This Old House is an ongoing PBS television program that started airing in 1979 about the process of rehabilitating old houses and making them look more attractive. The show started out as a local program on WGBH in Boston before making the move to national television beginning in the fall of 1980. The original host was Bob Vila, who hosted the program for 10 seasons before being fired when his commercial commitments endangered funding for the series. Steve Thomas, his successor, would run things for 14 years before being replaced with Kevin O'Connor. Master carpenter Norm Abram is another major player in the series, having been there from the very first episode.
The series has two spinoffs, both of which qualify for Long Runner status themselves. The first was The New Yankee Workshop, starring Norm Abram, which ran from 1989-2009. It involved Norm building various woodworking projects, from tables to bookcases to desks. The second, starting in 2002 and still ongoing, is Ask This Old House, where the folks from This Old House answer viewer-submitted questions related to home repair and improvement.
Read recaps of each episode here.
Could use some wiki magic love.
This Old House is brought to you by the following tropes:
- Ascended Extra: Several examples.
- The current host, Kevin O'Connor, first appeared as a homeowner on an Ask This Old House segment. Prior to becoming the host, he was actually a banker.
- Rich Trethewey, the show's plumbing and HVAC expert, was originally just seen in the background on the first season of the show. All the exposition about what was going on was done by his father. In recent years, Richard's son Ross has taken to showing up, usually talking about newer plumbing and HVAC technologies.
- Tom Silva's nephew Charlie was originally just a guy in the background but, over time, has gained more screen time.
- Nathan Gilbert originally appeared during season 39 as an apprentice for the Generation NEXT program. He reappeared the very next season, this time explaining the cabinetry he was installing.
- Call-Back: During the first season finale, Bob Vila shows real estate appraiser John Hewitt and the viewers a clip from the series premiere where they went through the unrestored kitchen. As with practically everything else about the house, the kitchen is unrecognizable between the start of the season and the end.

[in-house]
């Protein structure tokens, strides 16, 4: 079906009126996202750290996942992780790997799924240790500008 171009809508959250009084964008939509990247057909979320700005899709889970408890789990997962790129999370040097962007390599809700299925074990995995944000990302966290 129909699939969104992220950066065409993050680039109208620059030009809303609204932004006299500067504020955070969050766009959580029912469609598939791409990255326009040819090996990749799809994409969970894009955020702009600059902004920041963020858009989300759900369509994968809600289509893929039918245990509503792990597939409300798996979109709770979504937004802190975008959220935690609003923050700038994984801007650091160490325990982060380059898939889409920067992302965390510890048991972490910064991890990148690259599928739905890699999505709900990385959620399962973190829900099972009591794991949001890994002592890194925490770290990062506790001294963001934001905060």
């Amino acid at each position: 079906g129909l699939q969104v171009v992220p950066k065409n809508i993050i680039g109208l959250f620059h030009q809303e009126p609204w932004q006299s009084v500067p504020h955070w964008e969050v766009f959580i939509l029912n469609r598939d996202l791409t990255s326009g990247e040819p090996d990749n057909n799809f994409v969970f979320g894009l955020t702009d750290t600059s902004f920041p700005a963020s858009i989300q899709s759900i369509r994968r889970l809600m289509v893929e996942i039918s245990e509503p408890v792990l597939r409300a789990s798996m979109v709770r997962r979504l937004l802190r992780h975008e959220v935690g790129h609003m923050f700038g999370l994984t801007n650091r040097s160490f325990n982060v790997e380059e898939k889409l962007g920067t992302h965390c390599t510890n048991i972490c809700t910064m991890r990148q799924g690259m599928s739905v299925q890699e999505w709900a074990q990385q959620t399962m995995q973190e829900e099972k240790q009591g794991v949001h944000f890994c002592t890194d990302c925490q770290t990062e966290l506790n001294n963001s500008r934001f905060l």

- Captain Obvious: During one Dorchester episode, when Bob Vila shows a '30s photograph with a person to the side, he points out that the person is not him.
- Creative Closing Credits: The first several seasons had the closing credits printed on a set of blueprints.
- Early-Bird Cameo: Before he started hosting the program, Kevin O'Connor appeared as a guest on Ask This Old House.
- Early Installment Weirdness: On a show that's been on this long, this is bound to happen.
- The first few seasons involved the show buying a house, fixing it up, and selling it. The negligible or nonexistent profit generated this way lead to a switch to working with homeowners, which the show has stayed with ever since.
- Seasons 1 & 3 had 13 episodes. Season 2 had 27. After season 3 they switched to 26-episode seasons.
- Long-Runners: The show has been on the air for 40 years and counting.
- Oh, Crap!: It's subtle, but if you watch the season 5 premier, you'll see a recap of the previous projects the show has done including season 2's Bigelow House (a.k.a. the Newton house) which still hadn't found buyers two full years later. While the show wasn't technically on the hook for the real estate (the house had been bought by what amounts to a historic landmarks commission), the tone in Bob's voice is very much one of "I can't believe how much time and effort we poured into this place and it's still sitting here empty."
- Signing Off Catchphrase: Each episode ends with every person currently on camera saying their name and then the host saying "For This Old House".
- This is a later development and probably a reaction to the first host's method. Bob Vila's standard close was simply, "I'm Bob Vila for This Old House," regardless of who else was on camera.
- Syndication Title: Episodes aired for several years in The '90s on TLC as The Renovation Zone.
- Theme Tune Cameo: On occasional episodes, including the ninth episode of the first season and the fourth season premiere, "Louisiana Fairytale" would play out of turn.
- Very Special Episode: The series has had a few mid-season projects that fell into this category.
- The series spent a few episodes visiting New Orleans after Hurricane Katrina and the Jersey Shore post Sandy.
- Another three-part project focusing on building new homes in fire-ravaged Paradise, California.
- There was also a three-episode project focused on the ground-up construction of new homes for U.S. war veterans.
- By far the most special full-length season remembered by fans was in 1999, when general contractor Tom Silva and his family lost their home to a fire and the show helped them rebuild.